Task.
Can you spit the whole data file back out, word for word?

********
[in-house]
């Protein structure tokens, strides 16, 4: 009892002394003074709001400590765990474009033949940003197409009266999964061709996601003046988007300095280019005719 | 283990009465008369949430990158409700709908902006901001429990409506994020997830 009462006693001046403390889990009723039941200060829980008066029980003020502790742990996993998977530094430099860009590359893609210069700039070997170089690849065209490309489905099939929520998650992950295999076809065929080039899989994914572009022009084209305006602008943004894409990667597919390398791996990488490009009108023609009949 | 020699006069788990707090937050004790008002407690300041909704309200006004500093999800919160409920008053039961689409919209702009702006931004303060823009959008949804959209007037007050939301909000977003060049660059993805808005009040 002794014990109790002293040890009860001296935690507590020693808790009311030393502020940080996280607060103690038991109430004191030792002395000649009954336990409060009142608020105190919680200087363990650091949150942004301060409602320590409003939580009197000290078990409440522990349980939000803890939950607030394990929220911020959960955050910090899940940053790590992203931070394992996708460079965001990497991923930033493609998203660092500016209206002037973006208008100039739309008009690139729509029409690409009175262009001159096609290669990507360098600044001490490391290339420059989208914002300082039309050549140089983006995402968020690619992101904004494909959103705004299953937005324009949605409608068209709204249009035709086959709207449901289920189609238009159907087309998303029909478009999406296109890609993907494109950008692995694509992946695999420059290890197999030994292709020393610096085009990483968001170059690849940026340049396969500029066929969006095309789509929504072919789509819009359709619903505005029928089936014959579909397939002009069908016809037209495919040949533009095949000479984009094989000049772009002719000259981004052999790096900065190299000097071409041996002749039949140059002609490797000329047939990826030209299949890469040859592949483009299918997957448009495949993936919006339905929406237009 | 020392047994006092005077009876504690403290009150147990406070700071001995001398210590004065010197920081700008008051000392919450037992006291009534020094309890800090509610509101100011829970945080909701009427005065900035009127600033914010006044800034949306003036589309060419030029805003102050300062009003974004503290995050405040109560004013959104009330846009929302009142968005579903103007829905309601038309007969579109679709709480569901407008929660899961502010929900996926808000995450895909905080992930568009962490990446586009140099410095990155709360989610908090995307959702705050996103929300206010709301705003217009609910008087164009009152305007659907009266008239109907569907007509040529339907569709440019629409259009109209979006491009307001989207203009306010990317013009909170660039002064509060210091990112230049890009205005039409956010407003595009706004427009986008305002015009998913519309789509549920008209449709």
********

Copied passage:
[in-house]
């Protein structure tokens, strides 16, 4: 009892002394003074709001400590765990474009033949940003197409009266999964061709996601003046988007300095280019005719 | 283990009465008369949430990158409700709908902006901001429990409506994020997830 009462006693001046403390889990009723039941200060829980008066029980003020502790742990996993998977530094430099860009590359893609210069700039070997170089690849065209490309489905099939929520998650992950295999076809065929080039899989994914572009022009084209305006602008943004894409990667597919390398791996990488490009009108023609009949 | 020699006069788990707090937050004790008002407690300041909704309200006004500093999800919160409920008053039961689409919209702009702006931004303060823009959008949804959209007037007050939301909000977003060049660059993805808005009040 002794014990109790002293040890009860001296935690507590020693808790009311030393502020940080996280607060103690038991109430004191030792002395000649009954336990409060009142608020105190919680200087363990650091949150942004301060409602320590409003939580009197000290078990409440522990349980939000803890939950607030394990929220911020959960955050910090899940940053790590992203931070394992996708460079965001990497991923930033493609998203660092500016209206002037973006208008100039739309008009690139729509029409690409009175262009001159096609290669990507360098600044001490490391290339420059989208914002300082039309050549140089983006995402968020690619992101904004494909959103705004299953937005324009949605409608068209709204249009035709086959709207449901289920189609238009159907087309998303029909478009999406296109890609993907494109950008692995694509992946695999420059290890197999030994292709020393610096085009990483968001170059690849940026340049396969500029066929969006095309789509929504072919789509819009359709619903505005029928089936014959579909397939002009069908016809037209495919040949533009095949000479984009094989000049772009002719000259981004052999790096900065190299000097071409041996002749039949140059002609490797000329047939990826030209299949890469040859592949483009299918997957448009495949993936919006339905929406237009 | 020392047994006092005077009876504690403290009150147990406070700071001995001398210590004065010197920081700008008051000392919450037992006291009534020094309890800090509610509101100011829970945080909701009427005065900035009127600033914010006044800034949306003036589309060419030029805003102050300062009003974004503290995050405040109560004013959104009330846009929302009142968005579903103007829905309601038309007969579109679709709480569901407008929660899961502010929900996926808000995450895909905080992930568009962490990446586009140099410095990155709360989610908090995307959702705050996103929300206010709301705003217009609910008087164009009152305007659907009266008239109907569907007509040529339907569709440019629409259009109209979006491009307001989207203009306010990317013009909170660039002064509060210091990112230049890009205005039409956010407003595009706004427009986008305002015009998913519309789509549920008209449709």